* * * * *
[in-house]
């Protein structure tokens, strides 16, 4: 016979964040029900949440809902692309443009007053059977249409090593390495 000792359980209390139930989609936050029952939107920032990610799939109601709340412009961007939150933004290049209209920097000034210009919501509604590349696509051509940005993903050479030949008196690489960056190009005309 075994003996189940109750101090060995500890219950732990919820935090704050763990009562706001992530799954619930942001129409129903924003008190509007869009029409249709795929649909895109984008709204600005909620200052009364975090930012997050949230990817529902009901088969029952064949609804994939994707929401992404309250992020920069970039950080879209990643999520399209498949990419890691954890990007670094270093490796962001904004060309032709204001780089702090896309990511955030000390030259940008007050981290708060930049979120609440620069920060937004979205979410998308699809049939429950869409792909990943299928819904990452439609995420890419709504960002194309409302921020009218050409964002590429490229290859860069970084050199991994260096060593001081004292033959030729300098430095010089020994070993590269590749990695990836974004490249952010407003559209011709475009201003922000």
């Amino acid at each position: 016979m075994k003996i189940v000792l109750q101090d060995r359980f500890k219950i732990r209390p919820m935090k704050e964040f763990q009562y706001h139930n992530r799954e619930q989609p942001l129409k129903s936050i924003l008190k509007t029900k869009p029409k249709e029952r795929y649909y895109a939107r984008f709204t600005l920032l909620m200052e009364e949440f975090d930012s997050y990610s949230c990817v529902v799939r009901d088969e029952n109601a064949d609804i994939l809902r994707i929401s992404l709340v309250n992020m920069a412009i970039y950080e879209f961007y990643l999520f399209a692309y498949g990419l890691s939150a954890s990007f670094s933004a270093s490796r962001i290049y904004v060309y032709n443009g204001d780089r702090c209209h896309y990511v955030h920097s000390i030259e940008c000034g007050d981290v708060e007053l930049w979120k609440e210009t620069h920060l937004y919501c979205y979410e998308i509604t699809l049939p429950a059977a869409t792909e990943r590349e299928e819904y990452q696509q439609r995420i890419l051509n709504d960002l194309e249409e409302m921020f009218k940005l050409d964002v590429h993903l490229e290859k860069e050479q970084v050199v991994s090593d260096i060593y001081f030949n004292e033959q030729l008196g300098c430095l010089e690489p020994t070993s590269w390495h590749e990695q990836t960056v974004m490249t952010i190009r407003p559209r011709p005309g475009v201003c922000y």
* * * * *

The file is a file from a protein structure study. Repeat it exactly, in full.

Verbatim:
[in-house]
């Protein structure tokens, strides 16, 4: 016979964040029900949440809902692309443009007053059977249409090593390495 000792359980209390139930989609936050029952939107920032990610799939109601709340412009961007939150933004290049209209920097000034210009919501509604590349696509051509940005993903050479030949008196690489960056190009005309 075994003996189940109750101090060995500890219950732990919820935090704050763990009562706001992530799954619930942001129409129903924003008190509007869009029409249709795929649909895109984008709204600005909620200052009364975090930012997050949230990817529902009901088969029952064949609804994939994707929401992404309250992020920069970039950080879209990643999520399209498949990419890691954890990007670094270093490796962001904004060309032709204001780089702090896309990511955030000390030259940008007050981290708060930049979120609440620069920060937004979205979410998308699809049939429950869409792909990943299928819904990452439609995420890419709504960002194309409302921020009218050409964002590429490229290859860069970084050199991994260096060593001081004292033959030729300098430095010089020994070993590269590749990695990836974004490249952010407003559209011709475009201003922000």
């Amino acid at each position: 016979m075994k003996i189940v000792l109750q101090d060995r359980f500890k219950i732990r209390p919820m935090k704050e964040f763990q009562y706001h139930n992530r799954e619930q989609p942001l129409k129903s936050i924003l008190k509007t029900k869009p029409k249709e029952r795929y649909y895109a939107r984008f709204t600005l920032l909620m200052e009364e949440f975090d930012s997050y990610s949230c990817v529902v799939r009901d088969e029952n109601a064949d609804i994939l809902r994707i929401s992404l709340v309250n992020m920069a412009i970039y950080e879209f961007y990643l999520f399209a692309y498949g990419l890691s939150a954890s990007f670094s933004a270093s490796r962001i290049y904004v060309y032709n443009g204001d780089r702090c209209h896309y990511v955030h920097s000390i030259e940008c000034g007050d981290v708060e007053l930049w979120k609440e210009t620069h920060l937004y919501c979205y979410e998308i509604t699809l049939p429950a059977a869409t792909e990943r590349e299928e819904y990452q696509q439609r995420i890419l051509n709504d960002l194309e249409e409302m921020f009218k940005l050409d964002v590429h993903l490229e290859k860069e050479q970084v050199v991994s090593d260096i060593y001081f030949n004292e033959q030729l008196g300098c430095l010089e690489p020994t070993s590269w390495h590749e990695q990836t960056v974004m490249t952010i190009r407003p559209r011709p005309g475009v201003c922000y």